AFNS/CEE Special Lecture by Prof. Elisabeth Badens: “Supercritical fluid technology for innovation in drug product and medical device development”

Date(s) - 25/10/2022
3:00 pm - 4:00 pm
8-207 Donadeo Innovation Centre For Engineering, University of Alberta, Edmonton, Alberta Canada




 “Supercritical fluid technology for innovation in

drug product and medical device development”


Special Lecture by Visiting Professor

Dr. Elisabeth Badens

Professor of Chemical Engineering

Aix-Marseille University, CNRS, Centrale Marseille, M2P2 Laboratory, Marseille, France

Tuesday, October 25, 2022 at 3:00 pm

8-207 Donadeo Innovation Centre for Engineering

(Hosts: Feral Temelli, AFNS and Selma Guigard, CEE)


Supercritical fluid technology is increasingly applied in the pharmaceutical and medical device industries. The use of supercritical CO2 (scCO2) allows the development of environmentally friendly processes. leading to products complying with stringent regulatory requirements.

In this talk, first the latest developments for the elaboration of drug formulations in supercritical media will be presented. In recent years, processes for drug particle generation using scCO2 have been implemented in the industry [1, 2]. The main advantages of these processes will be highlighted and concrete examples for pure drug particle formation and sustained release drug delivery systems will be given. Not only the particle size but also the crystal habit and polymorphism can be controlled [3, 4] and thus it is possible to control the drug release characteristics of the end product. Lastly, the use of supercritical fluid technology for the development of alternative therapy solutions to conventional medicinal ones will be addressed. Examples of formulations of small molecules of ribonucleic acids (RNAs) or of antibodies elaborated through a supercritical route will be presented.

The second part will be dedicated to supercritical treatment of medical devices (MD). scCO2 is already used at industrial scale for MD cleaning, mostly for degreasing. The purpose is generally to remove different contaminants such as oils, greases, waxes, lubricants, fats, resins, etc. scCO2 is as efficient as perchloroethylene but has the advantage of being non-toxic. In comparison with water and detergent methods, the treatment duration is shorter and does not involve a further drying step. Moreover, the cleaning can be performed under mild conditions of temperature, often at 35-40 °C. Concrete examples of scCO2 cleaning in the French industry will be provided.

The biocidal properties of scCO2 [5] are a true asset for this application field. Indeed, the cleaning of DM is a pre-sterilization step, where a significant bioburden lowering is observed, allowing the subsequent sterilization step to be shorter. The objective of the current research is to achieve complete sterilization of DM with scCO2. Since the sterilization can be conducted using similar equipment needed for cleaning, there is a real potential for gaining efficiency by implementing an integrated process of scCO2 cleaning and sterilization. An ongoing French collaborative project aiming to draw up a draft of sterilization standards will be presented.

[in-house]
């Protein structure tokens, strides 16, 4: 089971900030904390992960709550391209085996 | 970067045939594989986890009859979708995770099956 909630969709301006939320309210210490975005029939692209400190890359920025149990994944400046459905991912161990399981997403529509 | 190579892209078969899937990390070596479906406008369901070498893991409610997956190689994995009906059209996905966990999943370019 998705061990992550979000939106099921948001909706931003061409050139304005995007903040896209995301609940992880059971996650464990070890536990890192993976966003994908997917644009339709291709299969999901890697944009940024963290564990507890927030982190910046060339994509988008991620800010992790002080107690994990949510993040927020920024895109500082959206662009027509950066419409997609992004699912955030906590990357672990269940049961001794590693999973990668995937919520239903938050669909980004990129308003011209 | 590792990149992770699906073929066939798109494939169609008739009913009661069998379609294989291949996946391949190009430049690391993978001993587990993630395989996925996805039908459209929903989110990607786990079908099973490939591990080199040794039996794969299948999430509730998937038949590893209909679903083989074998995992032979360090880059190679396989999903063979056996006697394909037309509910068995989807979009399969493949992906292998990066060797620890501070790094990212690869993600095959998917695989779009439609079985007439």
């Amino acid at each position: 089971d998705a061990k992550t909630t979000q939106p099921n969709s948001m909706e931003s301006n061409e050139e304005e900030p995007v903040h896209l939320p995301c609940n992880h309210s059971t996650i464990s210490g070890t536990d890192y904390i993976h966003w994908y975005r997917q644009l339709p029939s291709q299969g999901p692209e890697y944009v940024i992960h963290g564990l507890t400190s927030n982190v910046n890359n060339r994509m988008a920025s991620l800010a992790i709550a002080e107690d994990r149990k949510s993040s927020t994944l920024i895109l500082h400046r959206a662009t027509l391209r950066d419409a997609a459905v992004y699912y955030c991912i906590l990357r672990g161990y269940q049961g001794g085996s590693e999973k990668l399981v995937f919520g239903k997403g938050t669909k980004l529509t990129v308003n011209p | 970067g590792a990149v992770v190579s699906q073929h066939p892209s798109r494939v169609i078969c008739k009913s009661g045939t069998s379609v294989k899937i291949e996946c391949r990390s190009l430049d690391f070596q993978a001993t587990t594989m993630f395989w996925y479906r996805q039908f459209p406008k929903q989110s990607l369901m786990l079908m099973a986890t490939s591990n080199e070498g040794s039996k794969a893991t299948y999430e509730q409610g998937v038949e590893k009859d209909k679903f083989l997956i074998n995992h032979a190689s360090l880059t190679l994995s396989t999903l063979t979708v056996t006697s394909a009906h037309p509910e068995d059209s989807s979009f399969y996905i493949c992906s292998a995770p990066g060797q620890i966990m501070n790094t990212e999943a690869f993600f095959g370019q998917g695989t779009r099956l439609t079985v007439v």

Drug incorporation into MD using scCO2 has received growing interest based on studies over the last 20 years [1, 2, 6, 7]. Sustained release drug delivery systems can be obtained by supercritical drug impregnation into MD. Depending on the nature of the solute to be impregnated and the MD material, the impregnation can be carried out without the use of a co-solvent. The drug can be molecularly dispersed in a uniform manner, which is hardly possible by soaking into liquid organic solutions. scCO2 technology is undoubtedly an efficient method for loading drugs into polymeric implants or prosthesis to have a sustained release of the active molecule after the DM implantation in the body. An update of these different applications will be given with a particular attention to the preliminary studies (measurement of polymer swelling, of CO2 sorption, drug solubility in CO2) that have to be carried out [6] and to the operating conditions (pressure, temperature, dynamic or static mode, pressurization and depressurization rates) that have to be used [7] for optimizing the processes and for preserving the MD properties. Applications of different Technology Readiness Levels (TRL) will also be presented.


  1. E. Badens, Supercritical fluid technology in pharmaceuticals – State of the art and future trends, Les Techniques de l’Ingénieur, CHV4010EN, 2017.
  2. E. Badens et al., Current situation and perspectives in drug formulation by using supercritical fluid technology, The Journal of Supercritical Fluids, 134, 2018.
  3. S. Clercq et al., Investigation of crystallization mechanisms for polymorphic and habit control from the Supercritical AntiSolvent process, The Journal of Supercritical Fluids, 141, 2018.
  4. S. Clercq et al., Prediction of crystal-solvent interactions in a supercritical medium: A possible way to control crystal habit at high supersaturations with molecular modeling, Journal of Crystal Growth and Design, 20, 6863, 2020.
  5. Soares, G. et al., Supercritical CO2 technology: The next standard sterilization technique?, Material Science Engineering C, 99, 2019.
  6. K. Ongkasin et al., Supercritical loading of gatifloxacin into hydrophobic foldable intraocular lenses – Process control and optimization by following in situ CO2 sorption and polymer swelling, International Journal of Pharmaceutics, 581, 2020.
  7. J.M. Andre, E. Badens, O. Forzano, Y. Masmoudi, Patent “« Process for the elaboration of polymeric implants or prosthesis », F96 12FR 01-2012, F96 12EUR 01-2017, F96 12CN 01-201.

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